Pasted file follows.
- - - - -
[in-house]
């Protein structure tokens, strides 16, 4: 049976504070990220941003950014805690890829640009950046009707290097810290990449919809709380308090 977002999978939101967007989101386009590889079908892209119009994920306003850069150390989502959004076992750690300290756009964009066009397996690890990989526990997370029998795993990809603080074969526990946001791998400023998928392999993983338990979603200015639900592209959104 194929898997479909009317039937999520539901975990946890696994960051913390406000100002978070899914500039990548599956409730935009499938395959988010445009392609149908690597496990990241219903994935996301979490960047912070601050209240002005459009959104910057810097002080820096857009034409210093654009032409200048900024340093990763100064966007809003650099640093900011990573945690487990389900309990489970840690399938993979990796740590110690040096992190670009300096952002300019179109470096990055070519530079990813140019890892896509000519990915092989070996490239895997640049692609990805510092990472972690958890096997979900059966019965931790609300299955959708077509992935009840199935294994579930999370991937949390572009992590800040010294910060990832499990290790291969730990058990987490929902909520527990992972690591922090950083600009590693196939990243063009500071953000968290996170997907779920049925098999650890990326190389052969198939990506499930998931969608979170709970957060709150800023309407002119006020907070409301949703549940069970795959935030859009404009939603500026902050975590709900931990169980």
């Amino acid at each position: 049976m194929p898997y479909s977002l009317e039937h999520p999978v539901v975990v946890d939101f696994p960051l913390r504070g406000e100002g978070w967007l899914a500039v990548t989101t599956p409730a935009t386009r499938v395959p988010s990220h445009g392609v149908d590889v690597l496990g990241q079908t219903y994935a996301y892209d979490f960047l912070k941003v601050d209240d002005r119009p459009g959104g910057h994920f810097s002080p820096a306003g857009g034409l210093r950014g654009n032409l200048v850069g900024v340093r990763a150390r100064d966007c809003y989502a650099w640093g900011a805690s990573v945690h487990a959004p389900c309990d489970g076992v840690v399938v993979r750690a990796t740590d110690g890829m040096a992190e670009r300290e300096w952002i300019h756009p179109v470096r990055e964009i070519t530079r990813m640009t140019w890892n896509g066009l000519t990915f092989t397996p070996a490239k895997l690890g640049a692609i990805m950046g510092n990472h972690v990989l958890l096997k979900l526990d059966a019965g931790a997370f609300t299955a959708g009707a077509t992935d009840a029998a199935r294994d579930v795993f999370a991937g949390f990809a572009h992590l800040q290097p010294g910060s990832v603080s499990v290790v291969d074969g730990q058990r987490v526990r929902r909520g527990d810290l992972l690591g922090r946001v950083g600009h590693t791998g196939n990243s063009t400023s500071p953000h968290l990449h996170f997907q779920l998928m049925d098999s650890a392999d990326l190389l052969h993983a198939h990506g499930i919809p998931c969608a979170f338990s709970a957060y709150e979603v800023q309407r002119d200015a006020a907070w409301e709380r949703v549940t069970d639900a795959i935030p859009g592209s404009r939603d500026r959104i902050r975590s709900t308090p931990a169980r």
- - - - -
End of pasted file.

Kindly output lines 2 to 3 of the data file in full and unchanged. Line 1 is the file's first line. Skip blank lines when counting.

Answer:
């Protein structure tokens, strides 16, 4: 049976504070990220941003950014805690890829640009950046009707290097810290990449919809709380308090 977002999978939101967007989101386009590889079908892209119009994920306003850069150390989502959004076992750690300290756009964009066009397996690890990989526990997370029998795993990809603080074969526990946001791998400023998928392999993983338990979603200015639900592209959104 194929898997479909009317039937999520539901975990946890696994960051913390406000100002978070899914500039990548599956409730935009499938395959988010445009392609149908690597496990990241219903994935996301979490960047912070601050209240002005459009959104910057810097002080820096857009034409210093654009032409200048900024340093990763100064966007809003650099640093900011990573945690487990389900309990489970840690399938993979990796740590110690040096992190670009300096952002300019179109470096990055070519530079990813140019890892896509000519990915092989070996490239895997640049692609990805510092990472972690958890096997979900059966019965931790609300299955959708077509992935009840199935294994579930999370991937949390572009992590800040010294910060990832499990290790291969730990058990987490929902909520527990992972690591922090950083600009590693196939990243063009500071953000968290996170997907779920049925098999650890990326190389052969198939990506499930998931969608979170709970957060709150800023309407002119006020907070409301949703549940069970795959935030859009404009939603500026902050975590709900931990169980």
């Amino acid at each position: 049976m194929p898997y479909s977002l009317e039937h999520p999978v539901v975990v946890d939101f696994p960051l913390r504070g406000e100002g978070w967007l899914a500039v990548t989101t599956p409730a935009t386009r499938v395959p988010s990220h445009g392609v149908d590889v690597l496990g990241q079908t219903y994935a996301y892209d979490f960047l912070k941003v601050d209240d002005r119009p459009g959104g910057h994920f810097s002080p820096a306003g857009g034409l210093r950014g654009n032409l200048v850069g900024v340093r990763a150390r100064d966007c809003y989502a650099w640093g900011a805690s990573v945690h487990a959004p389900c309990d489970g076992v840690v399938v993979r750690a990796t740590d110690g890829m040096a992190e670009r300290e300096w952002i300019h756009p179109v470096r990055e964009i070519t530079r990813m640009t140019w890892n896509g066009l000519t990915f092989t397996p070996a490239k895997l690890g640049a692609i990805m950046g510092n990472h972690v990989l958890l096997k979900l526990d059966a019965g931790a997370f609300t299955a959708g009707a077509t992935d009840a029998a199935r294994d579930v795993f999370a991937g949390f990809a572009h992590l800040q290097p010294g910060s990832v603080s499990v290790v291969d074969g730990q058990r987490v526990r929902r909520g527990d810290l992972l690591g922090r946001v950083g600009h590693t791998g196939n990243s063009t400023s500071p953000h968290l990449h996170f997907q779920l998928m049925d098999s650890a392999d990326l190389l052969h993983a198939h990506g499930i919809p998931c969608a979170f338990s709970a957060y709150e979603v800023q309407r002119d200015a006020a907070w409301e709380r949703v549940t069970d639900a795959i935030p859009g592209s404009r939603d500026r959104i902050r975590s709900t308090p931990a169980r």